Air Pollution & its effects on Human Health
Effects of Air Pollution on Human Health
Air pollution has been one of the major causes of concern for human health in the last two decades. Terminal diseases like Alzheimer’s, Parkinson’s, ventricular hypertrophy, asthma, lung cancer, etc. have reportedly increased alarmingly in the past few years alone. These ghastly diseases are a result of humans inhaling the toxicants present in the air. What sounds even more scary is that such diseases caused by air pollution also become hereditary and are passed on to the younger generations.
Among the many deadly pollutants, the WHO has identified six primary ones that have the deadliest effects on human health. These are – carbon monoxide, sulfur oxide, nitrogen oxide, lead, ground-level ozone and particle pollution. The root cause of all human health problems, cardiovascular, respiratory and even psychological, these pollutants have become a major concern for human deaths in recent years. It is quite intriguing yet appalling to know that in Asia, approximately 4.3 million people die from household air pollution and 3.7 million from air pollution in the surroundings.
For instance, Bangladesh, a developing country from Asia, has been named the world’s most polluted country and Dhaka, its capital, is the second most polluted city according to the World Air Quality Report. The World Health Organization (WHO) 2016 estimates say that air pollution kills 195,000 Bangladeshi each year and Moreover, it is believed that the number has been ever growing since then!
Toxicology of Air Pollution
Let’s take a deeper dive into some of the air pollutants and understand their toxicities.
- Carbon Monoxide
Carbon monoxide is popularly depicted by chemical formula CO. CO is a colorless and an odorless gas produced by fossil fuel in an improper combustion process. Poisoning caused by CO is very common. Some of CO’s known symptoms are dizziness, weakness, nausea, vomiting, and loss of consciousness. Due to its affinity with oxygen, CO can also cause cardiovascular changes in the human body causing myocardial infarction.
- Sulfur Oxides
Commonly found in industrialized regions is the Sulfur Dioxide gas. Sulfur dioxide or SO2 is a highly reactive gas. SO2 is mostly emitted from fossil fuel consumption, natural volcanic activities and industrial processes. Sulfur dioxide is primarily inhaled through the mouth rather than the nose and can cause bronchospasm and mucus secretion in humans.
Lead, is popularly known by its chemical formula Pb. Pb or Lead is one of the major causes of concerns due to vehicular pollution. It is emitted from motor engines, particularly with those using petrol containing Pb tetraethyl. Pb is a toxic heavy metal and cannot be very easily excreted by a human body once consumed. Thus, it can affect the kidneys, liver, nervous system especially those of infants and children.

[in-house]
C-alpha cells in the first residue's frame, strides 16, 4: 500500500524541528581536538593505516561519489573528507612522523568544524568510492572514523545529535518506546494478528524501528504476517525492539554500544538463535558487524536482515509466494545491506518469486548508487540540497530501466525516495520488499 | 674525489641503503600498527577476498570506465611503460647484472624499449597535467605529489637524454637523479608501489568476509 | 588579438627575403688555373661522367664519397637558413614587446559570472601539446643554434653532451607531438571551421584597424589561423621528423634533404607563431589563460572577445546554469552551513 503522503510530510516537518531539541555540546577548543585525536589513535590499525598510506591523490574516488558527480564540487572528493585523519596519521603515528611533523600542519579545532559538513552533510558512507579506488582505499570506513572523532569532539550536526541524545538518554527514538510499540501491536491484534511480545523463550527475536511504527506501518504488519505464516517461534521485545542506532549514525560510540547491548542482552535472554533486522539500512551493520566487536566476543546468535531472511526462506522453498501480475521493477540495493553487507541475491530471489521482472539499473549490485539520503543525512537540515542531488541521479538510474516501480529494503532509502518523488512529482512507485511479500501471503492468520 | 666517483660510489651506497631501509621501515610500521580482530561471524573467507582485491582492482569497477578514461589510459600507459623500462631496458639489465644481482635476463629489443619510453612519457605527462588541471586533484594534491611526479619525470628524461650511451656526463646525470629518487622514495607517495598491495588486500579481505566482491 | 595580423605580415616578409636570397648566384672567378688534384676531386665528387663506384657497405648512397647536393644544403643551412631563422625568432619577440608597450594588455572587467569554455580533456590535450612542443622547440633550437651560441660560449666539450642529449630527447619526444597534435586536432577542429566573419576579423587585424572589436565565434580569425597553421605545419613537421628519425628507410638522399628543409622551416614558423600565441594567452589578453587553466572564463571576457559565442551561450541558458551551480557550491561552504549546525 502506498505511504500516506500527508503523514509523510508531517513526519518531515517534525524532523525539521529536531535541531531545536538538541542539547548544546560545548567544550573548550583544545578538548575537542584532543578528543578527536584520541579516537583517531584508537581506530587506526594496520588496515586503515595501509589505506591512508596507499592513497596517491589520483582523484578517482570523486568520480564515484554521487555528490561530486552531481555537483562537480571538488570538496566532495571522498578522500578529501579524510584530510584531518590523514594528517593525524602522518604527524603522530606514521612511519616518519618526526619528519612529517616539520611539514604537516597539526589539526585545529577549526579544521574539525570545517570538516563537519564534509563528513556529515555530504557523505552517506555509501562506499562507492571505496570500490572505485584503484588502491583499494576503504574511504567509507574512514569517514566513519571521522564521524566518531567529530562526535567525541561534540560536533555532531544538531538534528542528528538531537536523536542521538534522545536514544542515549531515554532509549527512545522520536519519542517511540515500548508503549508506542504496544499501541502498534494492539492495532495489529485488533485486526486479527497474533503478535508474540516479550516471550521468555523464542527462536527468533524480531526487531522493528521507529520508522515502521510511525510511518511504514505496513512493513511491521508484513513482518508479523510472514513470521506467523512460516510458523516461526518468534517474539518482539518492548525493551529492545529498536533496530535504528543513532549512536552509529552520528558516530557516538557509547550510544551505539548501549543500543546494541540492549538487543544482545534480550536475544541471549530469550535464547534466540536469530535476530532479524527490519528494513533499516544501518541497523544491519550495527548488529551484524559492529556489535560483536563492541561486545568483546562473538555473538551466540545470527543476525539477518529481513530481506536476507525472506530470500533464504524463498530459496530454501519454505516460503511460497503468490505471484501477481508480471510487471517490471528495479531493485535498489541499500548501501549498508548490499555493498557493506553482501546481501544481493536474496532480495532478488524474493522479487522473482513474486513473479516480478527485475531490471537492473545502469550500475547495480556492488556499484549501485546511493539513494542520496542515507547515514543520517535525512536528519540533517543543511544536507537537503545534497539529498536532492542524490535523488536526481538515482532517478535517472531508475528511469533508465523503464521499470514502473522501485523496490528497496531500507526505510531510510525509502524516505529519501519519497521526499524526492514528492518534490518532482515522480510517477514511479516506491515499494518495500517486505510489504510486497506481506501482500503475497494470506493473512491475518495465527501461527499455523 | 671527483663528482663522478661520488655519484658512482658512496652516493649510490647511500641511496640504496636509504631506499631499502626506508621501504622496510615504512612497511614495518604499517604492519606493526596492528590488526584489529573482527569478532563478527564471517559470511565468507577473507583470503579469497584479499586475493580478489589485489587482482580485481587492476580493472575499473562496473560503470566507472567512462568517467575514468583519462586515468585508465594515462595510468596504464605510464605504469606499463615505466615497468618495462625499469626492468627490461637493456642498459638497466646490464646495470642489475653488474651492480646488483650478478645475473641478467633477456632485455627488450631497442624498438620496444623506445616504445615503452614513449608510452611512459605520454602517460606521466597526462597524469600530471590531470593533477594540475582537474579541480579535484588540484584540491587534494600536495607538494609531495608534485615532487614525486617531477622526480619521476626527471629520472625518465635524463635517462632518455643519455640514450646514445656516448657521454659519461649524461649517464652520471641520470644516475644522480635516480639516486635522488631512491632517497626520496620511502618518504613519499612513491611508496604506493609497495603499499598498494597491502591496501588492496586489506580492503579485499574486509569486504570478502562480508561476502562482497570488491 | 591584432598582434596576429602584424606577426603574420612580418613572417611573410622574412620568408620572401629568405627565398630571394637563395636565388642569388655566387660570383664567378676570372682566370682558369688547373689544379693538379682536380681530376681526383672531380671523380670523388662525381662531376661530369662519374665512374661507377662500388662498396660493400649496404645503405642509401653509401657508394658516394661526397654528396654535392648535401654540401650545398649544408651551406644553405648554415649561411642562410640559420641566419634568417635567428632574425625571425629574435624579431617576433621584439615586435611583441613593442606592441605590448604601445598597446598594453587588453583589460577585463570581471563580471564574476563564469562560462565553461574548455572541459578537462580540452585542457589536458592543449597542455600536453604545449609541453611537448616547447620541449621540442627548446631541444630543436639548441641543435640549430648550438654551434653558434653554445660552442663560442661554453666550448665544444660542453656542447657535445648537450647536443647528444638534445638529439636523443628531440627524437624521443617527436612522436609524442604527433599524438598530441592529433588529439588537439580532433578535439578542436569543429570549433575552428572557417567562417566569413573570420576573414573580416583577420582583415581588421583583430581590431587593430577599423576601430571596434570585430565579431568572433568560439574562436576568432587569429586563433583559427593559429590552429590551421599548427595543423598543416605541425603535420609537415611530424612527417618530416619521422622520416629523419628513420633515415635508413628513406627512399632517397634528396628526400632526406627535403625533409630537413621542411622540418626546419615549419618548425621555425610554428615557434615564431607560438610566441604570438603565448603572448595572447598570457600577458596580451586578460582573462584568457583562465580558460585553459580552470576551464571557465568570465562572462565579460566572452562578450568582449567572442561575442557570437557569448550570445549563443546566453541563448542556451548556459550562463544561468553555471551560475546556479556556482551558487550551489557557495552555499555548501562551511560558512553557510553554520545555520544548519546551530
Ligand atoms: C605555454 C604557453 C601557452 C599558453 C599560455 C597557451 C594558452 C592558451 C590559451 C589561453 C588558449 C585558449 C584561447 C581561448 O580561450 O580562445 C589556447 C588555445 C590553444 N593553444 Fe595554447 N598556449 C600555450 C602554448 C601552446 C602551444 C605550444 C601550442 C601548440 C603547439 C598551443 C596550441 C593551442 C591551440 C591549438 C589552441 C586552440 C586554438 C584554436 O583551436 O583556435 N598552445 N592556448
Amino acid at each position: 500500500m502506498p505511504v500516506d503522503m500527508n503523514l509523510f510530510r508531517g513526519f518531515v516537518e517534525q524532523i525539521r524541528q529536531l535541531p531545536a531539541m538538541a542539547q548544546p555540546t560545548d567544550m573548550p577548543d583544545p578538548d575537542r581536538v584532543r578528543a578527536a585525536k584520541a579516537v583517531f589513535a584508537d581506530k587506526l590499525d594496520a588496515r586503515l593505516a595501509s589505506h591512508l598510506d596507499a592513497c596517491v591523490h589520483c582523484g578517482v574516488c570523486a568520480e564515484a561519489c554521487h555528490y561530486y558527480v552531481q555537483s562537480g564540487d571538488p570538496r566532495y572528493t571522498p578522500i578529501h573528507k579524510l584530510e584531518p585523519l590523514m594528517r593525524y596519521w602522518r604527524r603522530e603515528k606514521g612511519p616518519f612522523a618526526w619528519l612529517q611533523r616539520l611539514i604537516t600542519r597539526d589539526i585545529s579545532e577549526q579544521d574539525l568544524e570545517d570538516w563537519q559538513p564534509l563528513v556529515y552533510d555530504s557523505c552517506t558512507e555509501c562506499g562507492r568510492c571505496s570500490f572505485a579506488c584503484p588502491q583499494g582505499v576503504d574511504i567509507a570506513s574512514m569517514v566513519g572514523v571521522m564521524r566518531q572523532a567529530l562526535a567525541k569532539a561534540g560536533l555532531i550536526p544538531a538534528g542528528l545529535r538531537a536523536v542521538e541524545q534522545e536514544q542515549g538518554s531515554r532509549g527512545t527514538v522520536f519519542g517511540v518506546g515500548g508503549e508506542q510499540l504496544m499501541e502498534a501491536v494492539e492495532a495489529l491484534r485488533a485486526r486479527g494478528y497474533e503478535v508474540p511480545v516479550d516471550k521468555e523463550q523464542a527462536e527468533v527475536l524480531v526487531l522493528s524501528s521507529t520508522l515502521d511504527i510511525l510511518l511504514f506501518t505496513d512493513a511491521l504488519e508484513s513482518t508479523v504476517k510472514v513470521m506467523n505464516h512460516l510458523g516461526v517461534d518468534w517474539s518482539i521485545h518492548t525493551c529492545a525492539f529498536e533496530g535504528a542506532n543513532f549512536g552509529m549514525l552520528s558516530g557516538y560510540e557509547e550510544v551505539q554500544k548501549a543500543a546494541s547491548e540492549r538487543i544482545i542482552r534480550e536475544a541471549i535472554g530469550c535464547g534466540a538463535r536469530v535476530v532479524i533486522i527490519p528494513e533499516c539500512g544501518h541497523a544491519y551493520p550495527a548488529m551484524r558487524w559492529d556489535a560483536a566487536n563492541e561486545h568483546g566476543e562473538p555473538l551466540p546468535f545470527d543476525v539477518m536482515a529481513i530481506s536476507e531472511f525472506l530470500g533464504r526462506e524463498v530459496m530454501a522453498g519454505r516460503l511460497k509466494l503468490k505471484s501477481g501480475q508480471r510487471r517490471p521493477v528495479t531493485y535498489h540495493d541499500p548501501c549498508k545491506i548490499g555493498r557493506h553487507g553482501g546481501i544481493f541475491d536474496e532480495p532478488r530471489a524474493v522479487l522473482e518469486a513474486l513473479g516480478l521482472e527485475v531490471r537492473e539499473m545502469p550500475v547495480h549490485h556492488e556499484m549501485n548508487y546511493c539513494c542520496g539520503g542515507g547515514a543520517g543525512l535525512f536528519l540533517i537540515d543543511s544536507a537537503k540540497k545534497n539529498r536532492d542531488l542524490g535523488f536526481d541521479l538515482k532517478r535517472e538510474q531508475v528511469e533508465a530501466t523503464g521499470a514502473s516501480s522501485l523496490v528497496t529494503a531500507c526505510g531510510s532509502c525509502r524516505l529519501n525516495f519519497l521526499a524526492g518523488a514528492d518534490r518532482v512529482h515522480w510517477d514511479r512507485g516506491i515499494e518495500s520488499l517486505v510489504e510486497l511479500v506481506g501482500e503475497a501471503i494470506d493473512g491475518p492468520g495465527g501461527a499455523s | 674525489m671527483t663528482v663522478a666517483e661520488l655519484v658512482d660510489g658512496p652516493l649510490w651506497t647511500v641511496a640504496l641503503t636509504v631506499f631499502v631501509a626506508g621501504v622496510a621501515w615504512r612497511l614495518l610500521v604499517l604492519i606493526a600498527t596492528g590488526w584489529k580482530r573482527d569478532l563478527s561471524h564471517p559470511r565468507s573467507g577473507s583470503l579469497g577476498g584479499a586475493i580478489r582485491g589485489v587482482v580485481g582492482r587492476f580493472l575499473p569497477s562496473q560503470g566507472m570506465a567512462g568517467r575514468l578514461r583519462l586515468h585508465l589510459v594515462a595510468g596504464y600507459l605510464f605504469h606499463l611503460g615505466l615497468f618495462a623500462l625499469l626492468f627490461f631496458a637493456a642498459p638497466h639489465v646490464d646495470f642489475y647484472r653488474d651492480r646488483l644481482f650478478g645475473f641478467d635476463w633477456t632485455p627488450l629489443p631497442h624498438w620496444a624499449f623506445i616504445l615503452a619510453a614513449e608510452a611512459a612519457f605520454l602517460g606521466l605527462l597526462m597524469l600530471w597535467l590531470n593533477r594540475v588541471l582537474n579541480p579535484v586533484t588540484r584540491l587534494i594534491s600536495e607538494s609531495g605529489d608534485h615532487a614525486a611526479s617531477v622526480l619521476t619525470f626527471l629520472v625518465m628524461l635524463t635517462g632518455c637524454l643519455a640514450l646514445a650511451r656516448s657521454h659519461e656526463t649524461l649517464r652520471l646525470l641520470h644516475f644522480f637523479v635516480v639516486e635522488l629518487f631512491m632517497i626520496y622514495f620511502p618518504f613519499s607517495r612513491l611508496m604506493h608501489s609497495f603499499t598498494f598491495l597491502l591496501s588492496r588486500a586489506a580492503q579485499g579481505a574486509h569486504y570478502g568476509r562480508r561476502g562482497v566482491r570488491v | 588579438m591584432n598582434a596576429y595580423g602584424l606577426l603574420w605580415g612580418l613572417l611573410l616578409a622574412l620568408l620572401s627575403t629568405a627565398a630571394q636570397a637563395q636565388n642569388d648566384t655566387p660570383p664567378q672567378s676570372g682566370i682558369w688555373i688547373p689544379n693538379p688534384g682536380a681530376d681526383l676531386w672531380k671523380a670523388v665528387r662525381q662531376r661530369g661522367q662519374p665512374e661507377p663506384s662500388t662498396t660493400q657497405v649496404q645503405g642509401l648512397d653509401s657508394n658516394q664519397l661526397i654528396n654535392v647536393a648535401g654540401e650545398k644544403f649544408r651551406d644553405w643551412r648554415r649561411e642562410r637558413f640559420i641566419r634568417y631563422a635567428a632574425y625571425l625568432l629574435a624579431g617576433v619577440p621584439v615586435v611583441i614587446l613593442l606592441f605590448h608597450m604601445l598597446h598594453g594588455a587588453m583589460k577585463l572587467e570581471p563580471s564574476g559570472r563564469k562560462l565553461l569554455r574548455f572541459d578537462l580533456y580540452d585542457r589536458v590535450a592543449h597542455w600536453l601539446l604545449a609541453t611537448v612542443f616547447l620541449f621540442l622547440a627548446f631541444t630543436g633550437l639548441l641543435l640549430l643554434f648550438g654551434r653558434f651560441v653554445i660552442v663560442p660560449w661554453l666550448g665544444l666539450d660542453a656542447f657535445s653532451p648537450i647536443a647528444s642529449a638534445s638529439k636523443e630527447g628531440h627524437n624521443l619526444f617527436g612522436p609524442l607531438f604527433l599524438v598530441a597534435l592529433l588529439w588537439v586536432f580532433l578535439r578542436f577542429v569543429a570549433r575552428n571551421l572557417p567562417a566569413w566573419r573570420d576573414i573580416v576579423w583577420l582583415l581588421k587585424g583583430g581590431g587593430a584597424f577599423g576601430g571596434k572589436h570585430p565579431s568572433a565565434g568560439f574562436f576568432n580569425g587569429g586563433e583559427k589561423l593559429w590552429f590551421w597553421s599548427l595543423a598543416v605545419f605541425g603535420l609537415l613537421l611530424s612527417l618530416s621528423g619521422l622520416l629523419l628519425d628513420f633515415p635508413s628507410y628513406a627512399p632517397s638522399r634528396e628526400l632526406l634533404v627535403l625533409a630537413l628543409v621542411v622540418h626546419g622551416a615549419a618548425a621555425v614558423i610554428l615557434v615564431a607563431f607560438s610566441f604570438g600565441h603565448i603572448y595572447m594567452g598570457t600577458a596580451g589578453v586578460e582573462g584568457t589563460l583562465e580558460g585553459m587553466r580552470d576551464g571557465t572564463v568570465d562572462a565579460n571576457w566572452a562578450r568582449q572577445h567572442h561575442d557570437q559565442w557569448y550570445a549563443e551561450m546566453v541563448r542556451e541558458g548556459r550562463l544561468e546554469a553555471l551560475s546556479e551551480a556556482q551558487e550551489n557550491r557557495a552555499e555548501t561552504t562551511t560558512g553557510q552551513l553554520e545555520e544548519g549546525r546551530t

- Ground-level Ozone
Ozone or O3 is a colorless gas which is the major constituent of the atmosphere. It is predominantly produced as a result of chemical reactions between oxides of nitrogen and VOCs emitted from natural sources or human activities. O3 increases the risk of respiratory diseases in humans, primarily asthma.
Respiratory, cardiovascular, ophthalmologic, dermatologic, neuropsychiatric, hematologic, immunologic, and reproductive systems are mainly affected due to the toxic effects of exposure to air pollutants. In the long term it also induces a variety of cancers due to molecular and cell toxicity.
Respiratory system is most likely to be affected as most of the pollutants enter the body through the airways and children and elderly people as well as patients are most vulnerable who suffer from respiratory and cardiovascular diseases. Respiratory tracts are damaged due to air pollutants, especially PMs and other respirable chemicals such as dust, O3, and benzene.
Recommended Strategies to reduce the air pollution
- Standardization of vehicle’s fuel
An alternative to reduce the air pollution is standardization of the fuel or finding a new source of energy for motor engines. As a great part of emission comes from vehicle exhaust. Instead of petrol and other fossil fuels, compressed natural gas (CNG), liquefied natural gas (LNG) and alcohol can also be used as other clean sources of energy.
- Improving public transportation systems
People can use subways (metro), trams, and electrical bus routes. This will help in reducing the costs for the people and is an optimal solution for lowering air pollution. It will be beneficial for both the people and governments to gain profits from reducing air contaminants in the long term.
- Imposing penalties for polluting industries
By imposing penalties and applying more taxes on automobiles, especially on those older than 20 years, the government can distinguish between dirty and clean vehicles. It can implement low tax policy for clean technologies and and producers who adhere to environmental standards.
- Extensive media campaign
These campaigns can help in increasing public awareness about air quality, environmental, and public health issues.
Want to learn more on, how pollution has been harming the environment? What steps are being taken to tackle the climate change issue? Head over to this article by CEAI on Net Zero Carbon.